Any nontrivial feature will require several patches to implement, and may get extra bugfixes or improvements during its lifetime.
Committing everything directly on the integration branches leads to many problems: Bad commits cannot be undone, so they must be reverted one by one, which creates confusing histories and further error potential when you forget to revert part of a group of changes. Working in parallel mixes up the changes, creating further confusion.
Use of "topic branches" solves these problems. The name is pretty self explanatory, with a caveat that comes from the "merge upwards" rule above:
Rule: Topic branches
- Make a side branch for every topic (feature, bugfix, …). Fork it off at the oldest integration branch that you will eventually want to merge it into. For example for a bugfix in maint fork off your topic branch from maint. For a new feature fork it off from the master (never from the next that is an experimental branch that can be rewind).
Many things can then be done very naturally:
- To get the feature/bugfix into an integration branch, simply merge it. If the topic has evolved further in the meantime, merge again. (Note that you do not necessarily have to merge it to the oldest integration branch first. For example, you can first merge a bugfix to next, give it some testing time, and merge to maint when you know it is stable.)
- If you find you need new features from the branch other to continue working on your topic, merge other to topic. (However, do not do this "just habitually", see below.)
- If you find you forked off the wrong branch and want to move it "back in time", use git-rebase(1).
Note that the last point clashes with the other two: a topic that has been merged elsewhere should not be rebased. See the section on RECOVERING FROM UPSTREAM REBASE in git-rebase(1).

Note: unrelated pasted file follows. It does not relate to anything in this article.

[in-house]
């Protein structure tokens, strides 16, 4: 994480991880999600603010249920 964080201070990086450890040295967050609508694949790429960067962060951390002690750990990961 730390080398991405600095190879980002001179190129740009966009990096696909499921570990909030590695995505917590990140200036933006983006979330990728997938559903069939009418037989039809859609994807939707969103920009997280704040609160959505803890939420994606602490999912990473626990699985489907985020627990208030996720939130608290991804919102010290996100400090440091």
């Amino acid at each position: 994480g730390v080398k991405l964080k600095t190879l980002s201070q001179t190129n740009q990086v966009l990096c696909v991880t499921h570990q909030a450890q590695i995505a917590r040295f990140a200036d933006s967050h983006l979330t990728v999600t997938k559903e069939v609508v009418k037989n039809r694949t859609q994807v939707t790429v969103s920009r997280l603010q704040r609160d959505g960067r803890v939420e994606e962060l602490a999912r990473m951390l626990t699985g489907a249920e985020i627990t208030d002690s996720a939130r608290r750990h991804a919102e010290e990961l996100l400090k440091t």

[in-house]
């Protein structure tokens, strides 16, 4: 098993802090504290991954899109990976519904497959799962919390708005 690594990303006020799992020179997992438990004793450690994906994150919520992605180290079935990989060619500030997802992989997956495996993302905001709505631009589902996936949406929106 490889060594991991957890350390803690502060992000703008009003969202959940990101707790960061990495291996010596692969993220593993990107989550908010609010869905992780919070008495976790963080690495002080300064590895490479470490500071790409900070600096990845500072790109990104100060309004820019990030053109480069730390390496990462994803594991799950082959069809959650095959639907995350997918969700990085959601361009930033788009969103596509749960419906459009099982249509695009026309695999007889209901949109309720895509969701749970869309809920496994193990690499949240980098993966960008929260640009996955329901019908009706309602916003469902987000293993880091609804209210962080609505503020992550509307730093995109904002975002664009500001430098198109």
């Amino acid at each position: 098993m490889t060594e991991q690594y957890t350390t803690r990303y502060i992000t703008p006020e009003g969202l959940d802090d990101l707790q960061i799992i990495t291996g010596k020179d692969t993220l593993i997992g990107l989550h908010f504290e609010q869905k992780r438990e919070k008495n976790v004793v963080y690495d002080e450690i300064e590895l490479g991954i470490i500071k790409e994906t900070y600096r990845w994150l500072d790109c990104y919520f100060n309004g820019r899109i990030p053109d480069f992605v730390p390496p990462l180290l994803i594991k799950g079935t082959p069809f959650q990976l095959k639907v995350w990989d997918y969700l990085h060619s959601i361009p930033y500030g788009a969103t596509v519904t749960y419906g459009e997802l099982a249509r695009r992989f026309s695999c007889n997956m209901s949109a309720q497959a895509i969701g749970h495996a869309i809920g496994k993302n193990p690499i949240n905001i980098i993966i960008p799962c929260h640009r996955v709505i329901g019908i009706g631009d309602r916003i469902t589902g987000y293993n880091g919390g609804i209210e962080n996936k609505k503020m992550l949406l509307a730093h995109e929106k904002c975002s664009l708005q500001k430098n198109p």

We should point out that "habitually" (regularly for no real reason) merging an integration branch into your topics — and by extension, merging anything upstream into anything downstream on a regular basis — is frowned upon because:
Rule: Merge to downstream only at well-defined points
- Do not merge to downstream except with a good reason: upstream API changes affect your branch; your branch no longer merges to upstream cleanly; etc.
Otherwise, the topic that was merged to suddenly contains more than a single (well-separated) change. The many resulting small merges will greatly clutter up history. Anyone who later investigates the history of a file will have to find out whether that merge affected the topic in development. An upstream might even inadvertently be merged into a "more stable" branch. And so on.
So for resuming, when you have fork off a new topic branch (from master for example) do not merge your topic branch from the branch that was used to fork off ("habitually" users merge theirs topic branches from the branch that was used to fork off to be in sync with the integration branch: DON'T DO THAT IT'S REALLY A BAD IDEA !). The only merge that was good for a topic branch is to merge into an integration branch.
If you followed the last paragraph, you will now have many small topic branches, and occasionally wonder how they interact. Perhaps the result of merging them does not even work? But on the other hand, we want to avoid merging them anywhere "stable" because such merges cannot easily be undone.
The solution, of course, is to make a merge that we can undo: merge into a throw-away branch.
Rule: Throw-away integration branches
To test the interaction of several topics, merge them into a throw-away branch. You must never base any work on such a branch!
If you make it (very) clear that this branch is going to be deleted right after the testing, you can even publish this branch, for example to give the testers a chance to work with it, or other developers a chance to see if their in-progress work will be compatible. Bering-uClibc has such an official throw-away integration branch called pu.